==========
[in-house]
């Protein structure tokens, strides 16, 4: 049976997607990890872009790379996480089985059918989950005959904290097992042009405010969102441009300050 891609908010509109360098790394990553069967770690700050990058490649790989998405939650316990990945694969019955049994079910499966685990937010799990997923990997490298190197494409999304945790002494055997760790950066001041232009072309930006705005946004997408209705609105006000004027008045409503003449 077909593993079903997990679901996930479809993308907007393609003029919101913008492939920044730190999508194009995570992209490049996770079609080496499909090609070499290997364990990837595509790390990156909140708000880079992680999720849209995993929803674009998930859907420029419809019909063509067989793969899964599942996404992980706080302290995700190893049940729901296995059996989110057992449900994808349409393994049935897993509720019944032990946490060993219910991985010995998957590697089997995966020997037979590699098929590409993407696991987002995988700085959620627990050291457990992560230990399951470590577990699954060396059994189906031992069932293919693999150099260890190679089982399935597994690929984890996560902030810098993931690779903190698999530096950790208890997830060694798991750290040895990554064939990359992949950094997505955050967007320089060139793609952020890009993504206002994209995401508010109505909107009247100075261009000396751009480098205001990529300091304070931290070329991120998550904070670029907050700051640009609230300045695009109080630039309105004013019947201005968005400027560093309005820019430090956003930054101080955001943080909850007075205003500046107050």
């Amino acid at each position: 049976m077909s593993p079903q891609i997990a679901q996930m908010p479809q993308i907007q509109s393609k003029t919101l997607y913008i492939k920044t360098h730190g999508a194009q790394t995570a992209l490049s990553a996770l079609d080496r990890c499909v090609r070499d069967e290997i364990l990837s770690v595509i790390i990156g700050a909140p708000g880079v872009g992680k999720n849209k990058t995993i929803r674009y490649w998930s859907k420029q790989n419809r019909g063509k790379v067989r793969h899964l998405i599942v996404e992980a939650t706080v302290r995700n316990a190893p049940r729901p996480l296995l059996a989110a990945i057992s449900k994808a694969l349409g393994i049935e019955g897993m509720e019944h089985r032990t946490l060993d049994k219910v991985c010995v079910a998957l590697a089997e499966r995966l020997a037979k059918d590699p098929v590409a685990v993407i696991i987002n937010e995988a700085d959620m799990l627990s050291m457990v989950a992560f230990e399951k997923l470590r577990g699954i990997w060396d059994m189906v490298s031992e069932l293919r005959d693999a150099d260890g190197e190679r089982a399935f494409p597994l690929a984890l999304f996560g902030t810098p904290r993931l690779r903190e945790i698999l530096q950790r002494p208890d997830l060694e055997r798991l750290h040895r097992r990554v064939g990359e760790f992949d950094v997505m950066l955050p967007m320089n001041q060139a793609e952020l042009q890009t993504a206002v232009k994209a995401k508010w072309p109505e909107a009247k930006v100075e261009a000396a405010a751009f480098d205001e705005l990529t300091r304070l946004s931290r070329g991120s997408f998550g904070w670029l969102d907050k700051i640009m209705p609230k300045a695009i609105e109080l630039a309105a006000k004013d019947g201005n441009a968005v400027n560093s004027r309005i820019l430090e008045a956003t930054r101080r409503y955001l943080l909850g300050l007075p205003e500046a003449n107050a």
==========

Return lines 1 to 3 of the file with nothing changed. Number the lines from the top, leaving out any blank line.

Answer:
[in-house]
């Protein structure tokens, strides 16, 4: 049976997607990890872009790379996480089985059918989950005959904290097992042009405010969102441009300050 891609908010509109360098790394990553069967770690700050990058490649790989998405939650316990990945694969019955049994079910499966685990937010799990997923990997490298190197494409999304945790002494055997760790950066001041232009072309930006705005946004997408209705609105006000004027008045409503003449 077909593993079903997990679901996930479809993308907007393609003029919101913008492939920044730190999508194009995570992209490049996770079609080496499909090609070499290997364990990837595509790390990156909140708000880079992680999720849209995993929803674009998930859907420029419809019909063509067989793969899964599942996404992980706080302290995700190893049940729901296995059996989110057992449900994808349409393994049935897993509720019944032990946490060993219910991985010995998957590697089997995966020997037979590699098929590409993407696991987002995988700085959620627990050291457990992560230990399951470590577990699954060396059994189906031992069932293919693999150099260890190679089982399935597994690929984890996560902030810098993931690779903190698999530096950790208890997830060694798991750290040895990554064939990359992949950094997505955050967007320089060139793609952020890009993504206002994209995401508010109505909107009247100075261009000396751009480098205001990529300091304070931290070329991120998550904070670029907050700051640009609230300045695009109080630039309105004013019947201005968005400027560093309005820019430090956003930054101080955001943080909850007075205003500046107050």
């Amino acid at each position: 049976m077909s593993p079903q891609i997990a679901q996930m908010p479809q993308i907007q509109s393609k003029t919101l997607y913008i492939k920044t360098h730190g999508a194009q790394t995570a992209l490049s990553a996770l079609d080496r990890c499909v090609r070499d069967e290997i364990l990837s770690v595509i790390i990156g700050a909140p708000g880079v872009g992680k999720n849209k990058t995993i929803r674009y490649w998930s859907k420029q790989n419809r019909g063509k790379v067989r793969h899964l998405i599942v996404e992980a939650t706080v302290r995700n316990a190893p049940r729901p996480l296995l059996a989110a990945i057992s449900k994808a694969l349409g393994i049935e019955g897993m509720e019944h089985r032990t946490l060993d049994k219910v991985c010995v079910a998957l590697a089997e499966r995966l020997a037979k059918d590699p098929v590409a685990v993407i696991i987002n937010e995988a700085d959620m799990l627990s050291m457990v989950a992560f230990e399951k997923l470590r577990g699954i990997w060396d059994m189906v490298s031992e069932l293919r005959d693999a150099d260890g190197e190679r089982a399935f494409p597994l690929a984890l999304f996560g902030t810098p904290r993931l690779r903190e945790i698999l530096q950790r002494p208890d997830l060694e055997r798991l750290h040895r097992r990554v064939g990359e760790f992949d950094v997505m950066l955050p967007m320089n001041q060139a793609e952020l042009q890009t993504a206002v232009k994209a995401k508010w072309p109505e909107a009247k930006v100075e261009a000396a405010a751009f480098d205001e705005l990529t300091r304070l946004s931290r070329g991120s997408f998550g904070w670029l969102d907050k700051i640009m209705p609230k300045a695009i609105e109080l630039a309105a006000k004013d019947g201005n441009a968005v400027n560093s004027r309005i820019l430090e008045a956003t930054r101080r409503y955001l943080l909850g300050l007075p205003e500046a003449n107050a």